KYRGYZ REVOLUTION

In October this year, the Republic of Kyrgyzstan had parliamentary elections. Sixteen parties participated, but many were disappointed with the voting results. According to the voting data, after manually counting 70% of the ballots, the majority of votes were won by the pro-government Birimdik party (26.38%) and the Mekenim Kyrgyzstan party (24.94%), associated with the Matraimov family - former and current high-ranking government officials. Three of the four parties that won seats in these elections were pro-government and, according to many in Kyrgyzstan, secured victory by buying votes and using public resources.





Less than a day after the announcement of the preliminary voting results, around 2,000 people took to the streets of Bishkek, including representatives from opposition parties to march against the result. The protesters shook the gates of the presidential and government residences, climbed the fence and threw stones at the building. During the protests, the former President of Kyrgyzstan, Almazbek Atambayev, who got detained last summer, was released from the GKNB detention center.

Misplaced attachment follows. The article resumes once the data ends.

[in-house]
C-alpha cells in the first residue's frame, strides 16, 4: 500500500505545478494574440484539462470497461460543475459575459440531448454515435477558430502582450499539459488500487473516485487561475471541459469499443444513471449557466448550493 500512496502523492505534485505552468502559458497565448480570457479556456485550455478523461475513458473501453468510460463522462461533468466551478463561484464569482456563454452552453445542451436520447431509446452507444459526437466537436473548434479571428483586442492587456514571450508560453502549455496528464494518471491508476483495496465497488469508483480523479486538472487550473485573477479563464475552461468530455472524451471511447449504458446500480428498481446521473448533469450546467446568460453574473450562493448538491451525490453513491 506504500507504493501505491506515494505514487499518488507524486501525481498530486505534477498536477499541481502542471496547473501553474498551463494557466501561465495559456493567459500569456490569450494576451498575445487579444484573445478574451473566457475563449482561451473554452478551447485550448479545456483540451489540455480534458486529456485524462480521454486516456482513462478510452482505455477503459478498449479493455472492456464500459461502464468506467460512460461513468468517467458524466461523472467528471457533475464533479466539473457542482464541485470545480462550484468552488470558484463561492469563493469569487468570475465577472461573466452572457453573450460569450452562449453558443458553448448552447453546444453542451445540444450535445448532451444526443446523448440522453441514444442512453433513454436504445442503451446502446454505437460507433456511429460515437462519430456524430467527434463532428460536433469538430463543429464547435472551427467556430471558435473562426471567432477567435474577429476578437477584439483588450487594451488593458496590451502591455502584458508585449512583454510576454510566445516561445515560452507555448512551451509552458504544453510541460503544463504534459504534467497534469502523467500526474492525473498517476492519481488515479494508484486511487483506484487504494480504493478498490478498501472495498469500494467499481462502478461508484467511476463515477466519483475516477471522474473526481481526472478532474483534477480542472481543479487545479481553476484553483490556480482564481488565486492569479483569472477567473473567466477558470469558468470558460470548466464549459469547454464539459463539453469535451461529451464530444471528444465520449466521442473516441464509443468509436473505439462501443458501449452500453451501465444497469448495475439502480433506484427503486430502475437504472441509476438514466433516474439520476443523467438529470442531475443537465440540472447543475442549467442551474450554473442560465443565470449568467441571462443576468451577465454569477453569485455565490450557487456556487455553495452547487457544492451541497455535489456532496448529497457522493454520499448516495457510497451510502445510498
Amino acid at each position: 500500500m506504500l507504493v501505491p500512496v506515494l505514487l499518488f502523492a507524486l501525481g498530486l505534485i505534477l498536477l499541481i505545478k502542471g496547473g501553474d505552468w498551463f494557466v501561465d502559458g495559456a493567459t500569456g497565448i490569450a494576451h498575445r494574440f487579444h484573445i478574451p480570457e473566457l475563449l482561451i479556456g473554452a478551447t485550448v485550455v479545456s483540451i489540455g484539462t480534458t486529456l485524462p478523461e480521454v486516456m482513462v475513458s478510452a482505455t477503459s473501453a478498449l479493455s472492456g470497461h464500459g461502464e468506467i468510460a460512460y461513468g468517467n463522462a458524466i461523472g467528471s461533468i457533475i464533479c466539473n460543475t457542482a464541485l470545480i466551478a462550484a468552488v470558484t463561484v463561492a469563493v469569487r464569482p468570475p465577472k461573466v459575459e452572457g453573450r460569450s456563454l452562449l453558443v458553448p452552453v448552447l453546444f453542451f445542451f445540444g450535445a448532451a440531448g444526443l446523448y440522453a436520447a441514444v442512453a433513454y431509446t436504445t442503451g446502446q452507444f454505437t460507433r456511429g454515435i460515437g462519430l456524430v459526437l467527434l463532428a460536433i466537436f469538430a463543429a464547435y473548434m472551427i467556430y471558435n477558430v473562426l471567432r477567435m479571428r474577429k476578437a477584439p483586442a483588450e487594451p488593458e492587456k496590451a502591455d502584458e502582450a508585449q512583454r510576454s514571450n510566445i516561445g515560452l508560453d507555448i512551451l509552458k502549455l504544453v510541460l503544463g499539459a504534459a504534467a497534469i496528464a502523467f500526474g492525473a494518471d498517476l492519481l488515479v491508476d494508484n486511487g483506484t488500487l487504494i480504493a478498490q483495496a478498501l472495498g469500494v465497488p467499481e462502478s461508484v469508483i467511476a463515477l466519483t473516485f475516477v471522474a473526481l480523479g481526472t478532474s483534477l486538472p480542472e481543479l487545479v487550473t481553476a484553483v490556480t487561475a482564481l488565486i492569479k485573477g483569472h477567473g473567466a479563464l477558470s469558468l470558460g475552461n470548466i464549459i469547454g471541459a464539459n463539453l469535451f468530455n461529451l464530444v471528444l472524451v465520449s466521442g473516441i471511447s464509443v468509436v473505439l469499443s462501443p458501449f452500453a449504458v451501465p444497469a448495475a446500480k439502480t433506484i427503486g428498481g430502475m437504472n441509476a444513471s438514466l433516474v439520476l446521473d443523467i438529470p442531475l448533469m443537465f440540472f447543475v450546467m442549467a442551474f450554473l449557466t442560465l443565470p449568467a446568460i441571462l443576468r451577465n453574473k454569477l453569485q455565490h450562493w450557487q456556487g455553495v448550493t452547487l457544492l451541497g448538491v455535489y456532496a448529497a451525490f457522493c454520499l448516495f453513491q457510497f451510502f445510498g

Later, the Central Election Commission of Kyrgyzstan declared the parliamentary elections invalid. The president of Kyrgyzstan, Sooronbai Jeenbekov, signed a decree on the resignation of Prime Minister Kubatbek Boronov and the government. He also said that he agreed to a voluntary resignation, but only after the formation of a new government and stabilization of the situation in the country.


The Kyrgyz parliament lifted the state of emergency in Bishkek and accepted the resignation of President Jeenbekov. Sadyr Japarov became the acting president. Within three months after the resignation of Sooronbai Jeenbekov, a presidential election will be held.

The military announced that the situation in Bishkek is steady. However, the end of the protests did not end the political crisis.


Kyrgyzstan differs from other Central Asian countries precisely by the unpredictability of the political life. The citizens of Kyrgyzstan realized that it is in their power to change the government. There were two revolutions with many attempts to change the system and to make a parliamentary republic. But the standard of living has not increased; the socio-economic situation is still poor. All this has led to the discontent of the population. In such conditions, can one expect political stability?


Key Questions

  1. Is the former President Almazbek Atambayev involved in these demonstrations?

  2. Will the acting President Sadyr Japarov justify people's hopes for a bright future?

  3. What political future awaits Kyrgyzstan after so many revolutions?

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